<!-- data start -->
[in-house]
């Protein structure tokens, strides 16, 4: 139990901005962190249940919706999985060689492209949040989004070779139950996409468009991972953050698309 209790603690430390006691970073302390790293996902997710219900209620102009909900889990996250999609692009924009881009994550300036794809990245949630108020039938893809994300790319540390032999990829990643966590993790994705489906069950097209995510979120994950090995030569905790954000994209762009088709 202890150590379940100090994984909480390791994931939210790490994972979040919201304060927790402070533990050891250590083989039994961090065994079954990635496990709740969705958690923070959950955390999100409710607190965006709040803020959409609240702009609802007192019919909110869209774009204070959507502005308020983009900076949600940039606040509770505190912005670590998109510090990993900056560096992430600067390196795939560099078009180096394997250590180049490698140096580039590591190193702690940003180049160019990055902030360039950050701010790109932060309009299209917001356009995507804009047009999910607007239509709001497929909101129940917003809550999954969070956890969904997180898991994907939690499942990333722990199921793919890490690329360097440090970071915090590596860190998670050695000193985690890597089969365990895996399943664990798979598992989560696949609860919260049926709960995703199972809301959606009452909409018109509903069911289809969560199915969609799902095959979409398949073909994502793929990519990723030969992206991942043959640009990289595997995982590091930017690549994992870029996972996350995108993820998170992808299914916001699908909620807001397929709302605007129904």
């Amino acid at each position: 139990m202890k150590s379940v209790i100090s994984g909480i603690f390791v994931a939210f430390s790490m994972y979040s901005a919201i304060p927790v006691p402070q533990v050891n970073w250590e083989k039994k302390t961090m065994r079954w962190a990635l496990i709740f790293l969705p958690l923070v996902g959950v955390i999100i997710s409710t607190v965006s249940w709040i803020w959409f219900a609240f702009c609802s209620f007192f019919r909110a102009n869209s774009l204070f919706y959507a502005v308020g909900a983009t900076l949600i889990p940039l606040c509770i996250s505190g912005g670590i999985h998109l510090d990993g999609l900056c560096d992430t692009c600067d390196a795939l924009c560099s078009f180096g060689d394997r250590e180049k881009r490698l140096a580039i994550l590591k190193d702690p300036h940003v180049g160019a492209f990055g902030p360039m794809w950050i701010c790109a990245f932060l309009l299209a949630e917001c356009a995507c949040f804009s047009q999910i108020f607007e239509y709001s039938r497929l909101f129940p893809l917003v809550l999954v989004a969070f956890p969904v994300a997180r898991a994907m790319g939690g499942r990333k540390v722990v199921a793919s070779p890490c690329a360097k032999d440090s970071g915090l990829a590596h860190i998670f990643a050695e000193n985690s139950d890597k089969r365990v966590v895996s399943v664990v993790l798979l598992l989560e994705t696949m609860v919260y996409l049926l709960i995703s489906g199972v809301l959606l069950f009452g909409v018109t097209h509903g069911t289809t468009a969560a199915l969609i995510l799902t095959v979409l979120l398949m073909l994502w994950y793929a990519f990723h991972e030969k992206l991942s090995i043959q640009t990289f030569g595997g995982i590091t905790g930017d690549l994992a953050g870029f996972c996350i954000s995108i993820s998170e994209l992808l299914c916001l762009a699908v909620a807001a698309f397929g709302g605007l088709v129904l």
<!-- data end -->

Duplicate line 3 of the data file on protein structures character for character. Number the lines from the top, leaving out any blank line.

């Amino acid at each position: 139990m202890k150590s379940v209790i100090s994984g909480i603690f390791v994931a939210f430390s790490m994972y979040s901005a919201i304060p927790v006691p402070q533990v050891n970073w250590e083989k039994k302390t961090m065994r079954w962190a990635l496990i709740f790293l969705p958690l923070v996902g959950v955390i999100i997710s409710t607190v965006s249940w709040i803020w959409f219900a609240f702009c609802s209620f007192f019919r909110a102009n869209s774009l204070f919706y959507a502005v308020g909900a983009t900076l949600i889990p940039l606040c509770i996250s505190g912005g670590i999985h998109l510090d990993g999609l900056c560096d992430t692009c600067d390196a795939l924009c560099s078009f180096g060689d394997r250590e180049k881009r490698l140096a580039i994550l590591k190193d702690p300036h940003v180049g160019a492209f990055g902030p360039m794809w950050i701010c790109a990245f932060l309009l299209a949630e917001c356009a995507c949040f804009s047009q999910i108020f607007e239509y709001s039938r497929l909101f129940p893809l917003v809550l999954v989004a969070f956890p969904v994300a997180r898991a994907m790319g939690g499942r990333k540390v722990v199921a793919s070779p890490c690329a360097k032999d440090s970071g915090l990829a590596h860190i998670f990643a050695e000193n985690s139950d890597k089969r365990v966590v895996s399943v664990v993790l798979l598992l989560e994705t696949m609860v919260y996409l049926l709960i995703s489906g199972v809301l959606l069950f009452g909409v018109t097209h509903g069911t289809t468009a969560a199915l969609i995510l799902t095959v979409l979120l398949m073909l994502w994950y793929a990519f990723h991972e030969k992206l991942s090995i043959q640009t990289f030569g595997g995982i590091t905790g930017d690549l994992a953050g870029f996972c996350i954000s995108i993820s998170e994209l992808l299914c916001l762009a699908v909620a807001a698309f397929g709302g605007l088709v129904l």